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Ask the Legal Expert: Who owns my fence?

View profile for Benjamin Davies
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"The recent storms have broken the fence at the bottom of my garden, but who is responsible for replacing it?"

Fences can be a source of major disagreement between neighbours, especially when those fences become damaged and there is a need (and therefore expense) for repair.

There are a number of myths around fences which should be ignored. One common myth is that “you own the left-hand fence when facing your house”. This is not true. Either fence may belong to a property. The first thing to do to check if you are responsible for the repair and maintenance of a fence is to check the relevant deeds/title documents.

The deeds/title documents may confirm ownership and/or the responsibility of maintenance. The plans may also show T-marks and H-marks to illustrate the position. T-marks denote one party is responsible for the fence and H-marks denote the responsibly of the fence is shared.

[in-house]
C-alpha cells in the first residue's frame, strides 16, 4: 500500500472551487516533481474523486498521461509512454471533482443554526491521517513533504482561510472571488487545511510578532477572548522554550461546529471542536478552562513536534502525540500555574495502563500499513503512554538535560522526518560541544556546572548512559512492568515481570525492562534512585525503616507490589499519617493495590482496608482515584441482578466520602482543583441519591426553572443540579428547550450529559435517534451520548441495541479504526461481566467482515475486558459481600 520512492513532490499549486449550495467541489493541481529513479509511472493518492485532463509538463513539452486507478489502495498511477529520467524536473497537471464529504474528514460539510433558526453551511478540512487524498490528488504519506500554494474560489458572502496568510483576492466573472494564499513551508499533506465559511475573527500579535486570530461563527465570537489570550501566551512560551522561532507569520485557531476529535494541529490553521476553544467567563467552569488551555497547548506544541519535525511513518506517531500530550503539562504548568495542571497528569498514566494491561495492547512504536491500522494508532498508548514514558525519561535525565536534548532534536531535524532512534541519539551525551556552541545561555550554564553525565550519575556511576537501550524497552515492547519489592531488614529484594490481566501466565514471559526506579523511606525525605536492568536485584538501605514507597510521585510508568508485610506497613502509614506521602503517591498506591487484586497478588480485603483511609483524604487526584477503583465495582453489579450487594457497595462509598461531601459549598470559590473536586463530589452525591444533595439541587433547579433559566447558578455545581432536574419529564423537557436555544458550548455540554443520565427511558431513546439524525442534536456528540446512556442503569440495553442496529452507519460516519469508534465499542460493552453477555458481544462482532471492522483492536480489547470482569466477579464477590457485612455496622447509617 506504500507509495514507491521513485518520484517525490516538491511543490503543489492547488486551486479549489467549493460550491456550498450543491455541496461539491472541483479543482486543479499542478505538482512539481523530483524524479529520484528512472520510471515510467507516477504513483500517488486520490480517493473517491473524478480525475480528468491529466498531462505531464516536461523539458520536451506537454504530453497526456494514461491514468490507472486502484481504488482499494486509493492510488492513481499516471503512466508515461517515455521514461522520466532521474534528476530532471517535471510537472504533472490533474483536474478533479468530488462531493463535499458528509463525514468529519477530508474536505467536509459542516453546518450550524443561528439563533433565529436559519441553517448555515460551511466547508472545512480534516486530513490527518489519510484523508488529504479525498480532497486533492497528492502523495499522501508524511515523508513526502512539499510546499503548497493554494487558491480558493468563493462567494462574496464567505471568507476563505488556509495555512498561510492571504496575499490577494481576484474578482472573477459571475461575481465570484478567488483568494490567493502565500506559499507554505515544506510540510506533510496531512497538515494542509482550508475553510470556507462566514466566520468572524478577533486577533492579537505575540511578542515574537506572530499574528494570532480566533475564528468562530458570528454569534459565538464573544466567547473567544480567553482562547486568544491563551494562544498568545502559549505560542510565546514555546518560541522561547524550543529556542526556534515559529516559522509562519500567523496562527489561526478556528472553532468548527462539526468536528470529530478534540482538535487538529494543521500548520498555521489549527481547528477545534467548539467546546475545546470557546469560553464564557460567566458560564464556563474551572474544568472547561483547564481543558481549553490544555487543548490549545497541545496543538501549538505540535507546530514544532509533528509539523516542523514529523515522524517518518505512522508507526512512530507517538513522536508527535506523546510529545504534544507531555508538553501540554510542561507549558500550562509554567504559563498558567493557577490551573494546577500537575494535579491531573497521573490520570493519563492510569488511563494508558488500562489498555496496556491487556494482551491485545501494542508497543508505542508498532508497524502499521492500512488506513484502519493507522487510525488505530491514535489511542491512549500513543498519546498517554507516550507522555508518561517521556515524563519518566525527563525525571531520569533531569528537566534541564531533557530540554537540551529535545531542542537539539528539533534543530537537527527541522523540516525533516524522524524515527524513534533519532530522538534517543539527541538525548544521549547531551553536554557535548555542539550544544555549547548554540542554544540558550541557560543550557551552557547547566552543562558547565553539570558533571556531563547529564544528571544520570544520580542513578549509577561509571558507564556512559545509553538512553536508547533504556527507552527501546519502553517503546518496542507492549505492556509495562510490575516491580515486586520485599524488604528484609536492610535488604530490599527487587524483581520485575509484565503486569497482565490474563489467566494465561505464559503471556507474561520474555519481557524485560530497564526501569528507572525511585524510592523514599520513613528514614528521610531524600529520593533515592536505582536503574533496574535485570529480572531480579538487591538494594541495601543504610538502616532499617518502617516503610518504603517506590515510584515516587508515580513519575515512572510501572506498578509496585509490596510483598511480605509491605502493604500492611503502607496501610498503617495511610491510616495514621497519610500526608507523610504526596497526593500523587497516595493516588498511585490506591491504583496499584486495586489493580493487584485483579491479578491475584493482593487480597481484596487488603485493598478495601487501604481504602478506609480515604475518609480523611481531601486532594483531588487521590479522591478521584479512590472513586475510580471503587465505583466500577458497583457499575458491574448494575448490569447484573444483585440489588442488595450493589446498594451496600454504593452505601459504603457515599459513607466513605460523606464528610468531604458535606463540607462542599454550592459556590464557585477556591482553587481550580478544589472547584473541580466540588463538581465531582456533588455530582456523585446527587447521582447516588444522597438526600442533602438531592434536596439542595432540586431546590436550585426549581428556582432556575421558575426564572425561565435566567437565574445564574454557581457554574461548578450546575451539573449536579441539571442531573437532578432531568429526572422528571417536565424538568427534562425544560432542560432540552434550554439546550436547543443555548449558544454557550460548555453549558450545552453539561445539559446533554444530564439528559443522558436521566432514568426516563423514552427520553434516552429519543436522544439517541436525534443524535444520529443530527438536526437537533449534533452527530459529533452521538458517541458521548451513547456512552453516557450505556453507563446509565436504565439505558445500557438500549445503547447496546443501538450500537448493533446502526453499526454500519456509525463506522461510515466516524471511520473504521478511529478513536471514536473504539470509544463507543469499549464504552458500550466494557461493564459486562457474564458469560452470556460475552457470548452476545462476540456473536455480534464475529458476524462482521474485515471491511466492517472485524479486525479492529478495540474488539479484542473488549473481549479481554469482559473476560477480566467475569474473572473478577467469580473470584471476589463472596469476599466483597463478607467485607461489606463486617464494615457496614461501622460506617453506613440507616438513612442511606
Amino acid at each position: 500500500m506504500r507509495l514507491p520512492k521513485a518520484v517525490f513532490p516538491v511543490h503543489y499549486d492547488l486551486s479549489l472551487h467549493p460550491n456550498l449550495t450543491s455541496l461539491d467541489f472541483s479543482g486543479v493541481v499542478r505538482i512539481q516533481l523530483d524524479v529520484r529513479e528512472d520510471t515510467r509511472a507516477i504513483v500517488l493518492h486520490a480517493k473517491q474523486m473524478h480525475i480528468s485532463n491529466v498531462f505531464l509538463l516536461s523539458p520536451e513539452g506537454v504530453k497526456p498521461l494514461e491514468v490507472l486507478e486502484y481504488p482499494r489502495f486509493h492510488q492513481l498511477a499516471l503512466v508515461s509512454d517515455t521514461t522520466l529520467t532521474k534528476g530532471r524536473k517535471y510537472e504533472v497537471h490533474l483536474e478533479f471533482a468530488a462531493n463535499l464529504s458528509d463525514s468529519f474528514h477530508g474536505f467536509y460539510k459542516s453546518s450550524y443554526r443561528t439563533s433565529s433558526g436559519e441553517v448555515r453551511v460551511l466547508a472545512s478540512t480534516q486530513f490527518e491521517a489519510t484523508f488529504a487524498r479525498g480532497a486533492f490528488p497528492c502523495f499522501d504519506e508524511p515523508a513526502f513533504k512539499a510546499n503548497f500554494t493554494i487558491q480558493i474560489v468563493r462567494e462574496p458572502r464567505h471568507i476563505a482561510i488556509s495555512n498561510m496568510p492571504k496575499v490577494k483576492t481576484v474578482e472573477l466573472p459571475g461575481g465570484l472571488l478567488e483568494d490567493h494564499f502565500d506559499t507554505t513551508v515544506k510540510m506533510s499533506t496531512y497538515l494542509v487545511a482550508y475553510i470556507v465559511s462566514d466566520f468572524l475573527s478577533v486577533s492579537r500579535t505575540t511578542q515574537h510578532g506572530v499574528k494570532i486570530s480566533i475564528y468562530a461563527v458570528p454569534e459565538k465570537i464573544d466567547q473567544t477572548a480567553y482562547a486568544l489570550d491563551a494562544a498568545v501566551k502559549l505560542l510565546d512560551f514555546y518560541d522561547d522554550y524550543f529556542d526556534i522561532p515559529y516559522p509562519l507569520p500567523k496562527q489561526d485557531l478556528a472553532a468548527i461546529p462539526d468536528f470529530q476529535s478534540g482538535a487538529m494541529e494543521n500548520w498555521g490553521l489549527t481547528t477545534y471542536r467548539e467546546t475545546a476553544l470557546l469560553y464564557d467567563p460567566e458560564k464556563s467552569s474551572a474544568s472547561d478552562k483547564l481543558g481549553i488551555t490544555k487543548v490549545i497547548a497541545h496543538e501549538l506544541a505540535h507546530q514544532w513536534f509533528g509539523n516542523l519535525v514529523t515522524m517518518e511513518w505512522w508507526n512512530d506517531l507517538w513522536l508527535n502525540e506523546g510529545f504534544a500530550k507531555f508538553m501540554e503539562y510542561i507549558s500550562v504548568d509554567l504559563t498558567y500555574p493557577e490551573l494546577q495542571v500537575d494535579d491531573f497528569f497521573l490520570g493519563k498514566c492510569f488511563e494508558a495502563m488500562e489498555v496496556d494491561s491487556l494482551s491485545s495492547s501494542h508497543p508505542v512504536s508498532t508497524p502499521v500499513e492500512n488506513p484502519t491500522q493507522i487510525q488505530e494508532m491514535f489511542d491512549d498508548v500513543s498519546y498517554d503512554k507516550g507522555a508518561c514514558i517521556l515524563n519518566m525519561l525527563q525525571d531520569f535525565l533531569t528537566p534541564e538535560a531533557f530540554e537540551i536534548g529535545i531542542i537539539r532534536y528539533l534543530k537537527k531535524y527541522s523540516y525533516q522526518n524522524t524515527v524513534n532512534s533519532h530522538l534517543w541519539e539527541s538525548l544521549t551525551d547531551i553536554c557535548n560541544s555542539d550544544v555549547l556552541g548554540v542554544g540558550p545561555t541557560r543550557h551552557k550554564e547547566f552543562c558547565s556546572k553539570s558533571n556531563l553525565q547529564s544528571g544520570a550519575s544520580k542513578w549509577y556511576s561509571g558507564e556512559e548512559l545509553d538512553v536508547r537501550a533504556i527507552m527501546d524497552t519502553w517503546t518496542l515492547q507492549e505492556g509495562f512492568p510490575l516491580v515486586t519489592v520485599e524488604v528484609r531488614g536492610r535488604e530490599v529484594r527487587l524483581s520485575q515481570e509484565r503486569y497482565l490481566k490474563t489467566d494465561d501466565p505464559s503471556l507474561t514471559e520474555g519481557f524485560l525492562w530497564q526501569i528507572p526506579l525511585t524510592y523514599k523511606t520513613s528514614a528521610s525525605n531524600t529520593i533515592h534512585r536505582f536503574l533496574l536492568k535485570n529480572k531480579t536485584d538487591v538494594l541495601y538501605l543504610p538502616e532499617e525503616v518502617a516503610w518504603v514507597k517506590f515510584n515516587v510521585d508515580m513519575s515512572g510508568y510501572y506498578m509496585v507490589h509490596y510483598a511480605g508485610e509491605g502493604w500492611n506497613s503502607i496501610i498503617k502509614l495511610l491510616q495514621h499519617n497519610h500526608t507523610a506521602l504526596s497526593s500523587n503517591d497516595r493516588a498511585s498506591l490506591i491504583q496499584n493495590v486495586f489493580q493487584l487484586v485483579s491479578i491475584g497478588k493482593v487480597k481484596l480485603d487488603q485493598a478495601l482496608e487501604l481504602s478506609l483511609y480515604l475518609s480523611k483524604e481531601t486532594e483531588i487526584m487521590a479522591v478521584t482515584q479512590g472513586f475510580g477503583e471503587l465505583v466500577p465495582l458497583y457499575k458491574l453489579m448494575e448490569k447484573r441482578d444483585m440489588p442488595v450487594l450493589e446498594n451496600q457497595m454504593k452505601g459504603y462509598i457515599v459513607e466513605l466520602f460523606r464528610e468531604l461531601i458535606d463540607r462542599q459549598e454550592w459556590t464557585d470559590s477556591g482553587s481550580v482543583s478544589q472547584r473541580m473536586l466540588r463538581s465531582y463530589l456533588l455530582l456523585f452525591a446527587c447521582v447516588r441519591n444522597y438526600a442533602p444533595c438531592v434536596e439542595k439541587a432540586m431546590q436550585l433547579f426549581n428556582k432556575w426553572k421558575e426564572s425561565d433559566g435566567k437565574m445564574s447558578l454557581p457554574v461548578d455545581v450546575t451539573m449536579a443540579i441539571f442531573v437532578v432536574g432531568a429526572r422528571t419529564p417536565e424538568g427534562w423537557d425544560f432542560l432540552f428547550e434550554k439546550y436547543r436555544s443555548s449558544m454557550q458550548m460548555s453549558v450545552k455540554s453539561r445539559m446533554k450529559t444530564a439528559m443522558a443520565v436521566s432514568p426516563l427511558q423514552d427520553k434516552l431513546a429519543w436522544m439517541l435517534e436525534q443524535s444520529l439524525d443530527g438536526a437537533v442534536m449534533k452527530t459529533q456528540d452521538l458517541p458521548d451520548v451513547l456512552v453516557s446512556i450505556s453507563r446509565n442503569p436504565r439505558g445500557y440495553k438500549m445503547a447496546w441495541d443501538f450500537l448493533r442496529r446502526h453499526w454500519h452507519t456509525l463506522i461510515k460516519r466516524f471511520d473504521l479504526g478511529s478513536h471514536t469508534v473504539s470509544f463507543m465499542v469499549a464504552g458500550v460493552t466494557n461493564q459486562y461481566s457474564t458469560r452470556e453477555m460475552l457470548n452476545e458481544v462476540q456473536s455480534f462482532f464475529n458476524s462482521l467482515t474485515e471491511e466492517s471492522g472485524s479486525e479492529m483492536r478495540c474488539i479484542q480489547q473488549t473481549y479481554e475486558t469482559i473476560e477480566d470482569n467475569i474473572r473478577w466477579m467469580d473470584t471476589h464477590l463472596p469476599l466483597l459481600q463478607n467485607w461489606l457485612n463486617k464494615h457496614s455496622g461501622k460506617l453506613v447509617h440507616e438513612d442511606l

If the deeds/title documents are silent both as to the ownership and responsibility for maintenance, much will come down to the facts and circumstances of that particular fence.

There are some presumptions which might assist in supporting who may be responsible for a fence, but such presumptions are rebuttable and it is therefore important and best to obtain specialist legal advice before accepting any such position.

It would also be worth making enquiries to try to ascertain when the fence was erected and who by, as well as seeking to establish who may have carried out repairs to the fence in the past. All of these factors may provide an indication as to who the fence belongs to and/or who may have assumed responsibility for keeping it in repair.

Overall it is always best try to reach an amicable solution with your neighbour and also take specialist legal advice early on to try to avoid a dispute arising. If an agreement is reached then parties can enter into an agreement with regard to the fence and its maintenance moving forward.

If you are looking for further guidance please contact our Property Litigation team on 03333 208644 or email

This question is based on a hypothetical situation.